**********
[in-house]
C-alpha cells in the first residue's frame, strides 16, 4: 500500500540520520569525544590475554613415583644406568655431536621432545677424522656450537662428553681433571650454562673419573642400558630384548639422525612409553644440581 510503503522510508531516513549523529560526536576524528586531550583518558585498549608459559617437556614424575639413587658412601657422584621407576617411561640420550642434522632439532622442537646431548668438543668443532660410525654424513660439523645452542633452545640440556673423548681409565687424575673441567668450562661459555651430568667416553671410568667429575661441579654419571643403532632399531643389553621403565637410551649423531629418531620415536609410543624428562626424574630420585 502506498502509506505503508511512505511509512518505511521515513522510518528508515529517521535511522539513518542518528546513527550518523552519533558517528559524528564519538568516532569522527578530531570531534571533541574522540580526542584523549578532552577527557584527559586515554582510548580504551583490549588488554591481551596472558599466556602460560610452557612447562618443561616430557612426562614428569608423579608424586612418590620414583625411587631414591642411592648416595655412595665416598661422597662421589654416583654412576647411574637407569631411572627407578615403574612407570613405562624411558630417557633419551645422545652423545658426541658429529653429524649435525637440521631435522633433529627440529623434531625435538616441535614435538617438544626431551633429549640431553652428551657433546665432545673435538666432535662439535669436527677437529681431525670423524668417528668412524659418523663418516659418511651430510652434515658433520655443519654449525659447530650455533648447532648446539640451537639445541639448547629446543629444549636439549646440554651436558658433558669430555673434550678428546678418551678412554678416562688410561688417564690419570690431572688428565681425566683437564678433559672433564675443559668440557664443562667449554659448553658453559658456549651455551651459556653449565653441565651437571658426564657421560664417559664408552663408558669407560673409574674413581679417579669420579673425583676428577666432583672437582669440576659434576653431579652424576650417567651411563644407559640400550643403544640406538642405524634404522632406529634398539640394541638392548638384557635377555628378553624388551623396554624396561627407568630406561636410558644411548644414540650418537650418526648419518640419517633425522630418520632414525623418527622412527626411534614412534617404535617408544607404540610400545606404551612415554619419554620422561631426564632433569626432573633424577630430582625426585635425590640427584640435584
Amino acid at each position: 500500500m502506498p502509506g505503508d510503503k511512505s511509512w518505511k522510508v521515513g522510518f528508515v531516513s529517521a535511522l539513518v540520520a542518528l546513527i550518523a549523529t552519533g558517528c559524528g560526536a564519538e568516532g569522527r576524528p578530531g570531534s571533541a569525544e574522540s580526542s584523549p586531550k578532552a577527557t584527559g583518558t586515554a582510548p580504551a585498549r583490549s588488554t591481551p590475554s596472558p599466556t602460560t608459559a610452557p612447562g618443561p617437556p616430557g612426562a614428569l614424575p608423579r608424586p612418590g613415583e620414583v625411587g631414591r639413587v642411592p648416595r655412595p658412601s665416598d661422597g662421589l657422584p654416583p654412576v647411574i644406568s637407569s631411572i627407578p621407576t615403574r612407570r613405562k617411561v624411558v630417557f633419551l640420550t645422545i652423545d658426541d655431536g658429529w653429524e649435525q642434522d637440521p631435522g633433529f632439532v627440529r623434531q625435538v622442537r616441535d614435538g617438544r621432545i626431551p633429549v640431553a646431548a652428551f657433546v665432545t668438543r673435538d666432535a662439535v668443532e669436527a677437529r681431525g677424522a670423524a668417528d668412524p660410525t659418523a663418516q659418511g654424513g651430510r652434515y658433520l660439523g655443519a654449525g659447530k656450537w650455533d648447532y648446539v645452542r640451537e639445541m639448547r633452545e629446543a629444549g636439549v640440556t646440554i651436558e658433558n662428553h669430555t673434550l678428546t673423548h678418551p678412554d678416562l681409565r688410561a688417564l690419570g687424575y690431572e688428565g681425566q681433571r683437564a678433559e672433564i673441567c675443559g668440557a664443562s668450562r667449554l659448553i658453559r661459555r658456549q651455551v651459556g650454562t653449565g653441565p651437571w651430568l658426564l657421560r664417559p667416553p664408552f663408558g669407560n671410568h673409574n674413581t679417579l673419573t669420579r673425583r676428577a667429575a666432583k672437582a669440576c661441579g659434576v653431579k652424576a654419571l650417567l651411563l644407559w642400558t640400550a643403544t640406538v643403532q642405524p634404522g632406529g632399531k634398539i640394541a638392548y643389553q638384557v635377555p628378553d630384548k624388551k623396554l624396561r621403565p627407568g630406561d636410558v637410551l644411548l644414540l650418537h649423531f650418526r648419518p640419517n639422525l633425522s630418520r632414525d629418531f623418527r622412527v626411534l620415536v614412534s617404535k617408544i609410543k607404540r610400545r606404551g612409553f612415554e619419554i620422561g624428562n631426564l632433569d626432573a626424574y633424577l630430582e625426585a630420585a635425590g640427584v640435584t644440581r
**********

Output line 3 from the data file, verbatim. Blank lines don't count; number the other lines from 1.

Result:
Amino acid at each position: 500500500m502506498p502509506g505503508d510503503k511512505s511509512w518505511k522510508v521515513g522510518f528508515v531516513s529517521a535511522l539513518v540520520a542518528l546513527i550518523a549523529t552519533g558517528c559524528g560526536a564519538e568516532g569522527r576524528p578530531g570531534s571533541a569525544e574522540s580526542s584523549p586531550k578532552a577527557t584527559g583518558t586515554a582510548p580504551a585498549r583490549s588488554t591481551p590475554s596472558p599466556t602460560t608459559a610452557p612447562g618443561p617437556p616430557g612426562a614428569l614424575p608423579r608424586p612418590g613415583e620414583v625411587g631414591r639413587v642411592p648416595r655412595p658412601s665416598d661422597g662421589l657422584p654416583p654412576v647411574i644406568s637407569s631411572i627407578p621407576t615403574r612407570r613405562k617411561v624411558v630417557f633419551l640420550t645422545i652423545d658426541d655431536g658429529w653429524e649435525q642434522d637440521p631435522g633433529f632439532v627440529r623434531q625435538v622442537r616441535d614435538g617438544r621432545i626431551p633429549v640431553a646431548a652428551f657433546v665432545t668438543r673435538d666432535a662439535v668443532e669436527a677437529r681431525g677424522a670423524a668417528d668412524p660410525t659418523a663418516q659418511g654424513g651430510r652434515y658433520l660439523g655443519a654449525g659447530k656450537w650455533d648447532y648446539v645452542r640451537e639445541m639448547r633452545e629446543a629444549g636439549v640440556t646440554i651436558e658433558n662428553h669430555t673434550l678428546t673423548h678418551p678412554d678416562l681409565r688410561a688417564l690419570g687424575y690431572e688428565g681425566q681433571r683437564a678433559e672433564i673441567c675443559g668440557a664443562s668450562r667449554l659448553i658453559r661459555r658456549q651455551v651459556g650454562t653449565g653441565p651437571w651430568l658426564l657421560r664417559p667416553p664408552f663408558g669407560n671410568h673409574n674413581t679417579l673419573t669420579r673425583r676428577a667429575a666432583k672437582a669440576c661441579g659434576v653431579k652424576a654419571l650417567l651411563l644407559w642400558t640400550a643403544t640406538v643403532q642405524p634404522g632406529g632399531k634398539i640394541a638392548y643389553q638384557v635377555p628378553d630384548k624388551k623396554l624396561r621403565p627407568g630406561d636410558v637410551l644411548l644414540l650418537h649423531f650418526r648419518p640419517n639422525l633425522s630418520r632414525d629418531f623418527r622412527v626411534l620415536v614412534s617404535k617408544i609410543k607404540r610400545r606404551g612409553f612415554e619419554i620422561g624428562n631426564l632433569d626432573a626424574y633424577l630430582e625426585a630420585a635425590g640427584v640435584t644440581r